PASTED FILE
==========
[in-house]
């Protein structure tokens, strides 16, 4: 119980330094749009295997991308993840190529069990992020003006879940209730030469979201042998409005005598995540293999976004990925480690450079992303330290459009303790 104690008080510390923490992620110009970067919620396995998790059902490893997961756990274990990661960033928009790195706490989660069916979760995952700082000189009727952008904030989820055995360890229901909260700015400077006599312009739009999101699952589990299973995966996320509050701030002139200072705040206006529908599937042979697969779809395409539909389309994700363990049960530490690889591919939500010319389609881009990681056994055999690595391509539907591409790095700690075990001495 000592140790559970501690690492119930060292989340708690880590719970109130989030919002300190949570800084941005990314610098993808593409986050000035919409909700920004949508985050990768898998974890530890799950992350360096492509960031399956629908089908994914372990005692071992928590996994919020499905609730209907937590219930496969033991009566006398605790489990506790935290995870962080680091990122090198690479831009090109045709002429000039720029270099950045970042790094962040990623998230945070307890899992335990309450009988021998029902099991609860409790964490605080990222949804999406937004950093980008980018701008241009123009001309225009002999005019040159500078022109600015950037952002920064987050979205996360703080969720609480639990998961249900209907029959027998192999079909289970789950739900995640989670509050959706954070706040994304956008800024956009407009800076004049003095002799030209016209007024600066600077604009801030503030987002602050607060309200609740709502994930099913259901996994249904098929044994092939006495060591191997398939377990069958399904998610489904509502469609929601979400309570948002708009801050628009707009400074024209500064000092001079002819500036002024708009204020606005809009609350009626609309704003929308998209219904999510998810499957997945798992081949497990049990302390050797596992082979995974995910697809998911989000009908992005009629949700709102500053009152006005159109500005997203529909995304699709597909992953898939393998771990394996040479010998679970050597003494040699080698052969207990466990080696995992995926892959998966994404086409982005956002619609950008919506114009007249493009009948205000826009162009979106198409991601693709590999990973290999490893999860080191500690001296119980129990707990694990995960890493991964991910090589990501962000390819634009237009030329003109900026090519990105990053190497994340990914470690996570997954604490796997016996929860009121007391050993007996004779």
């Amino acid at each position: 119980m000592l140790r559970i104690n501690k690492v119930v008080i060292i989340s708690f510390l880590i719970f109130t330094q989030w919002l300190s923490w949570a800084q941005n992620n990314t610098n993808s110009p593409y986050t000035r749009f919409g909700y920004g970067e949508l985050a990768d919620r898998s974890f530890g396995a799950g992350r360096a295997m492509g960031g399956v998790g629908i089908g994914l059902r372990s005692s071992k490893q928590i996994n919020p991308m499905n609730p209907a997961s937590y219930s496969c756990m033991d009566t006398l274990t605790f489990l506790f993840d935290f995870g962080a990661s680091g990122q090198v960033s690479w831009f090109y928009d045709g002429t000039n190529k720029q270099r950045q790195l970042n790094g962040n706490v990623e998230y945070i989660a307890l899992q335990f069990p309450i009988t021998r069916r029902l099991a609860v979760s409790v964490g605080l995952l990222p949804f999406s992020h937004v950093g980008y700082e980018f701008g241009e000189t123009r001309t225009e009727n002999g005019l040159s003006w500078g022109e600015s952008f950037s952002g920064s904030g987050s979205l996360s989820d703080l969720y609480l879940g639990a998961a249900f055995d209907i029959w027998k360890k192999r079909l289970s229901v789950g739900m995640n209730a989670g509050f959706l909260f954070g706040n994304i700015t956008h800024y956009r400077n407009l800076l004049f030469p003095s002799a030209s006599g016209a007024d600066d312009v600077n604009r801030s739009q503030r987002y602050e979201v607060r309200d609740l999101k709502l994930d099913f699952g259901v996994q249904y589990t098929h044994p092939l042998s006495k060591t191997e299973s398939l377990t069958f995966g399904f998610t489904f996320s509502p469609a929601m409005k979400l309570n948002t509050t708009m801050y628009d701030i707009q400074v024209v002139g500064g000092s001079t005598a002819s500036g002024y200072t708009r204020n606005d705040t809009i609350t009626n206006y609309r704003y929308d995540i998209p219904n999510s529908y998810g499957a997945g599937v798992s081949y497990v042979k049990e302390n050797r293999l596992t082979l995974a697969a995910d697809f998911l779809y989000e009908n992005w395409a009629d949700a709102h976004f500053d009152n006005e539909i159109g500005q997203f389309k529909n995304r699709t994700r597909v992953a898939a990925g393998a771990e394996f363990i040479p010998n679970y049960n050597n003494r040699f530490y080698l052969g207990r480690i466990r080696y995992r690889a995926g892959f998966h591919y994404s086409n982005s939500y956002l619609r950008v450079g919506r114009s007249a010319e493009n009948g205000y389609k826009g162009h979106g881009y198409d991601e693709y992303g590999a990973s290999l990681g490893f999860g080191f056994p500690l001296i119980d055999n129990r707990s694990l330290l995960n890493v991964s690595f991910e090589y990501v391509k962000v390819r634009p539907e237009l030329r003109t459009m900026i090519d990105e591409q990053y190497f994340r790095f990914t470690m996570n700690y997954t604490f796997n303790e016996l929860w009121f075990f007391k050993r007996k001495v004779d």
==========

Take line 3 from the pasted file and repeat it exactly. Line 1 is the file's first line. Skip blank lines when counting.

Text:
């Amino acid at each position: 119980m000592l140790r559970i104690n501690k690492v119930v008080i060292i989340s708690f510390l880590i719970f109130t330094q989030w919002l300190s923490w949570a800084q941005n992620n990314t610098n993808s110009p593409y986050t000035r749009f919409g909700y920004g970067e949508l985050a990768d919620r898998s974890f530890g396995a799950g992350r360096a295997m492509g960031g399956v998790g629908i089908g994914l059902r372990s005692s071992k490893q928590i996994n919020p991308m499905n609730p209907a997961s937590y219930s496969c756990m033991d009566t006398l274990t605790f489990l506790f993840d935290f995870g962080a990661s680091g990122q090198v960033s690479w831009f090109y928009d045709g002429t000039n190529k720029q270099r950045q790195l970042n790094g962040n706490v990623e998230y945070i989660a307890l899992q335990f069990p309450i009988t021998r069916r029902l099991a609860v979760s409790v964490g605080l995952l990222p949804f999406s992020h937004v950093g980008y700082e980018f701008g241009e000189t123009r001309t225009e009727n002999g005019l040159s003006w500078g022109e600015s952008f950037s952002g920064s904030g987050s979205l996360s989820d703080l969720y609480l879940g639990a998961a249900f055995d209907i029959w027998k360890k192999r079909l289970s229901v789950g739900m995640n209730a989670g509050f959706l909260f954070g706040n994304i700015t956008h800024y956009r400077n407009l800076l004049f030469p003095s002799a030209s006599g016209a007024d600066d312009v600077n604009r801030s739009q503030r987002y602050e979201v607060r309200d609740l999101k709502l994930d099913f699952g259901v996994q249904y589990t098929h044994p092939l042998s006495k060591t191997e299973s398939l377990t069958f995966g399904f998610t489904f996320s509502p469609a929601m409005k979400l309570n948002t509050t708009m801050y628009d701030i707009q400074v024209v002139g500064g000092s001079t005598a002819s500036g002024y200072t708009r204020n606005d705040t809009i609350t009626n206006y609309r704003y929308d995540i998209p219904n999510s529908y998810g499957a997945g599937v798992s081949y497990v042979k049990e302390n050797r293999l596992t082979l995974a697969a995910d697809f998911l779809y989000e009908n992005w395409a009629d949700a709102h976004f500053d009152n006005e539909i159109g500005q997203f389309k529909n995304r699709t994700r597909v992953a898939a990925g393998a771990e394996f363990i040479p010998n679970y049960n050597n003494r040699f530490y080698l052969g207990r480690i466990r080696y995992r690889a995926g892959f998966h591919y994404s086409n982005s939500y956002l619609r950008v450079g919506r114009s007249a010319e493009n009948g205000y389609k826009g162009h979106g881009y198409d991601e693709y992303g590999a990973s290999l990681g490893f999860g080191f056994p500690l001296i119980d055999n129990r707990s694990l330290l995960n890493v991964s690595f991910e090589y990501v391509k962000v390819r634009p539907e237009l030329r003109t459009m900026i090519d990105e591409q990053y190497f994340r790095f990914t470690m996570n700690y997954t604490f796997n303790e016996l929860w009121f075990f007391k050993r007996k001495v004779d």